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Governor Raghuram Rajan says RBI hasn't moved to inflation targeting yet

Saturday, 22 March 2014 - 7:45am IST | Place: Mumbai | Agency: dna

The Reserve Bank of India has not moved to inflation targeting yet, governor Raghuram Rajan said on Friday, adding some aspects of Deputy Governor Urjit Patel-led committee's recommendations need to be discussed with the government.

"What the RBI has said is that we are exploring the recommendations of the Urjit Patel report," Rajan said at the convocation ceremony at Indira Gandhi Institute of Development Research here on Friday.

"We have said that the Urjit Patel Committee's report says two things which we feel are useful. First is that we probably should focus more on CPI (Consumer Price Index) than WPI (Wholesale Price Index) because CPI is the inflation that actually what the common man sees and is base for many decisions and second that we need to bring CPI down, a reasonable path to bring it down over time."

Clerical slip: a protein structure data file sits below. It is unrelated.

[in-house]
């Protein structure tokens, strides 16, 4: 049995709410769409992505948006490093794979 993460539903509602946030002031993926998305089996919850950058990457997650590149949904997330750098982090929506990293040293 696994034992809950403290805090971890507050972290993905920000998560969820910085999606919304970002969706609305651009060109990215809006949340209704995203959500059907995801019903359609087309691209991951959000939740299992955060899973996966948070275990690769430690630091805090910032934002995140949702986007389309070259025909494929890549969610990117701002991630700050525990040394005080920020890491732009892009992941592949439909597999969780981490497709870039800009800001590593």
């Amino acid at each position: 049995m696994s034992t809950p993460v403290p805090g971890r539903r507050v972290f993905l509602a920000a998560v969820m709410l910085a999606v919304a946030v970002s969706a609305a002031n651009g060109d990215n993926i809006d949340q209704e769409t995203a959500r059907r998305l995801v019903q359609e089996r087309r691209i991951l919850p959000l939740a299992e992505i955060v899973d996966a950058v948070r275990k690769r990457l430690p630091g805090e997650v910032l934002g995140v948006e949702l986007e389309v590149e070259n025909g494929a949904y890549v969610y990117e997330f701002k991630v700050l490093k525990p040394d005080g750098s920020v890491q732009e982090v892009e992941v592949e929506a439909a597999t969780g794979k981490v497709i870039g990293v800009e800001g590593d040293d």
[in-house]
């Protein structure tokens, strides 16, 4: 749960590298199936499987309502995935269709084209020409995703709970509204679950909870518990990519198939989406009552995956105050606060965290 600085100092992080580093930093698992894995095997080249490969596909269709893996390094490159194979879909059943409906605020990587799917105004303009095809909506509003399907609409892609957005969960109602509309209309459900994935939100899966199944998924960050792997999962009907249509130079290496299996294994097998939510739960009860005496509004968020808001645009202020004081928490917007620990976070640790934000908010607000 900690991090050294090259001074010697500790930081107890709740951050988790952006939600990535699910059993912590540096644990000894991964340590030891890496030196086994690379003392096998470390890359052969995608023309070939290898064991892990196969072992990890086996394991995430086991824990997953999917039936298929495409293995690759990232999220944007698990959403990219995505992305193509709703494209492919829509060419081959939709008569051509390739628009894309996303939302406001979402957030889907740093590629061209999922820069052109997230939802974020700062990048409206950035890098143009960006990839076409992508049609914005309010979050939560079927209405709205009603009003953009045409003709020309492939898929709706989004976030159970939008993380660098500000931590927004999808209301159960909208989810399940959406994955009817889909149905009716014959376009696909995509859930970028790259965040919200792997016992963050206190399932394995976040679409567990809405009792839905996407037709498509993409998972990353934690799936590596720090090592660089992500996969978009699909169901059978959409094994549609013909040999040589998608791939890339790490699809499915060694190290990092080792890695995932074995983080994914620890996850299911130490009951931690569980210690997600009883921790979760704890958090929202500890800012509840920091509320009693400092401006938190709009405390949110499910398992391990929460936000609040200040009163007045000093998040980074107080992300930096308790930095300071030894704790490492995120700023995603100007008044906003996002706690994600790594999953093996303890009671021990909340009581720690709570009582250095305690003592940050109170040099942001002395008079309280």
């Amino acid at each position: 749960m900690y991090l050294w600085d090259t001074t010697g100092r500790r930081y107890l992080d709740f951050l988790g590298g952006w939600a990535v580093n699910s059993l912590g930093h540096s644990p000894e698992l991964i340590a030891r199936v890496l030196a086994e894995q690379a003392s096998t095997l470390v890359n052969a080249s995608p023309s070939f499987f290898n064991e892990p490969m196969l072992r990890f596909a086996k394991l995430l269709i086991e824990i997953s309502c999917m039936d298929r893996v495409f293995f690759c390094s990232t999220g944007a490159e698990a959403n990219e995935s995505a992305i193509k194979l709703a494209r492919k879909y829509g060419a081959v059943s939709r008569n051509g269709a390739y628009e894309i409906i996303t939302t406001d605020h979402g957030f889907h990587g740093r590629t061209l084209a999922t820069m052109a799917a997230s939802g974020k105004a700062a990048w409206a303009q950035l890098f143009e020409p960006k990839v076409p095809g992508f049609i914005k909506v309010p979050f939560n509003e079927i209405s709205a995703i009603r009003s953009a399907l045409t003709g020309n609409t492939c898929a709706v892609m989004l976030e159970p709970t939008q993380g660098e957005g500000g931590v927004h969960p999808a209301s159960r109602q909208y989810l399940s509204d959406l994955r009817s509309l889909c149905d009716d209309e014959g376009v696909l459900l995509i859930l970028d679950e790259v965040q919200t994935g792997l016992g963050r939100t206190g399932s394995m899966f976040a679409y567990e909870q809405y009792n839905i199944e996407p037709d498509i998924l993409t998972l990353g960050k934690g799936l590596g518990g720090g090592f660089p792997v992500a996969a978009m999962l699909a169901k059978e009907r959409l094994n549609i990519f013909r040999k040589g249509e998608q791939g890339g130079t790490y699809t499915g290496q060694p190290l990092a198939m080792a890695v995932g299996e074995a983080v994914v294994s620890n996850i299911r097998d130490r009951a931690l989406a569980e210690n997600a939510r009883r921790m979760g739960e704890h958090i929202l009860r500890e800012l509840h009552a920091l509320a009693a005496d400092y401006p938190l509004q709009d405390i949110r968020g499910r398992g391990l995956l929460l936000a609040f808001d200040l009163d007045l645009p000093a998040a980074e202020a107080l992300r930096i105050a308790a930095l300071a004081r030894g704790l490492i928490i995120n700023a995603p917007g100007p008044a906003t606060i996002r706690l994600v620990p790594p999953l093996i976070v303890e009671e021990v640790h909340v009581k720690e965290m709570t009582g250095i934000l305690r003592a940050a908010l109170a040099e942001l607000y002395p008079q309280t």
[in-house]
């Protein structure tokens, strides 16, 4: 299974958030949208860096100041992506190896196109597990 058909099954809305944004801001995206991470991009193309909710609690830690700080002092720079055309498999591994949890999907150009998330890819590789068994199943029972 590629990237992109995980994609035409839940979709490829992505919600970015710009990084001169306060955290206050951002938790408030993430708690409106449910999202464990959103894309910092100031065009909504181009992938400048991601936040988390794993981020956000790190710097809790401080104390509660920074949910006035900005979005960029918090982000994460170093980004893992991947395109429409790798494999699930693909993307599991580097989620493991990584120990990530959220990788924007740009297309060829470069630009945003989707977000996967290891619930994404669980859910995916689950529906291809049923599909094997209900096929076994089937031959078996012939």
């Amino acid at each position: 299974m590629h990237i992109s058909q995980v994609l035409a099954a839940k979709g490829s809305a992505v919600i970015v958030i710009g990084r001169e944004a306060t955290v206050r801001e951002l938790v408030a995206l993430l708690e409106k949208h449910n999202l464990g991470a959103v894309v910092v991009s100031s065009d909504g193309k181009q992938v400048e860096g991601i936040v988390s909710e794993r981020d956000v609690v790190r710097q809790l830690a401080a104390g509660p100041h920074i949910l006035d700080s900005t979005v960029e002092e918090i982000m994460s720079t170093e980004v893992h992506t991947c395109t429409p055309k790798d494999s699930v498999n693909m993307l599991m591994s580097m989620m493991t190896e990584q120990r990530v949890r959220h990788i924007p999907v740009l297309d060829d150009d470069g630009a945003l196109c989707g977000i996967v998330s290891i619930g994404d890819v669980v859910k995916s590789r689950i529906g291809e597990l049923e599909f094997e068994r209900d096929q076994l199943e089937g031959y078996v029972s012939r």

The Patel committee in January recommended that the central bank should adopt the headline Consumer Price Index (Combined) as a nominal anchor for policy communication.

It also recommended that the central bank should aim to reduce headline CPI to 8% by January 2015, and 6% by January 2016.

"Do we have a target (for inflation)? The answer is no. We haven't moved into inflation targeting as yet...That's something the Urjit Patel committee suggests, it's not something the RBI has accepted," Rajan said.

Rajan shed further light on the ongoing focus over the trade-off between growth and inflation. "In the short run, there may be a cost to bringing down inflation in terms of growth. But in the long run, bringing down inflation is a good thing," Rajan said.

"...the long run trade off (between growth and inflation) doesn't exist. In the long run, people get wiser. People see high rates of inflation...you can't fool them, and you don't get any additional growth...you get growth from other things, but not from generating inflation," the governor reasoned.

With reference to developing countries, Rajan said that high inflation was detrimental, and that policymakers had to act, and "passivity" and "inactivity" were not options for them.--Cogencis




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